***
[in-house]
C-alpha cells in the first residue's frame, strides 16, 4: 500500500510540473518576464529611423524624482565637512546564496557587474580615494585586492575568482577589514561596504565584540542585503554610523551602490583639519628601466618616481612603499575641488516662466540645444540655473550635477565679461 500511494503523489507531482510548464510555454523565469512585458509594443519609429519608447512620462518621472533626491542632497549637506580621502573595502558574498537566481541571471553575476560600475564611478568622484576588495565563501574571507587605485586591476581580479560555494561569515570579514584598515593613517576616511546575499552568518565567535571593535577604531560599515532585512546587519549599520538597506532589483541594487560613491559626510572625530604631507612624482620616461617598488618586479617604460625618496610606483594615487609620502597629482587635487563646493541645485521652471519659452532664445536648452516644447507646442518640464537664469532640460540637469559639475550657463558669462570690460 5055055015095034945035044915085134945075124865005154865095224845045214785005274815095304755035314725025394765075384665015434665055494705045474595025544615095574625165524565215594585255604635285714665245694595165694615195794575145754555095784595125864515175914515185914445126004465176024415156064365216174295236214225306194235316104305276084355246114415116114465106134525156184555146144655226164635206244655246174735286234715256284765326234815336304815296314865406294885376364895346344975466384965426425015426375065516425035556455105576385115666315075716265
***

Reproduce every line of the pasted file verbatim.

[in-house]
C-alpha cells in the first residue's frame, strides 16, 4: 500500500510540473518576464529611423524624482565637512546564496557587474580615494585586492575568482577589514561596504565584540542585503554610523551602490583639519628601466618616481612603499575641488516662466540645444540655473550635477565679461 500511494503523489507531482510548464510555454523565469512585458509594443519609429519608447512620462518621472533626491542632497549637506580621502573595502558574498537566481541571471553575476560600475564611478568622484576588495565563501574571507587605485586591476581580479560555494561569515570579514584598515593613517576616511546575499552568518565567535571593535577604531560599515532585512546587519549599520538597506532589483541594487560613491559626510572625530604631507612624482620616461617598488618586479617604460625618496610606483594615487609620502597629482587635487563646493541645485521652471519659452532664445536648452516644447507646442518640464537664469532640460540637469559639475550657463558669462570690460 5055055015095034945035044915085134945075124865005154865095224845045214785005274815095304755035314725025394765075384665015434665055494705045474595025544615095574625165524565215594585255604635285714665245694595165694615195794575145754555095784595125864515175914515185914445126004465176024415156064365216174295236214225306194235316104305276084355246114415116114465106134525156184555146144655226164635206244655246174735286234715256284765326234815336304815296314865406294885376364895346344975466384965426425015426375065516425035556455105576385115666315075716265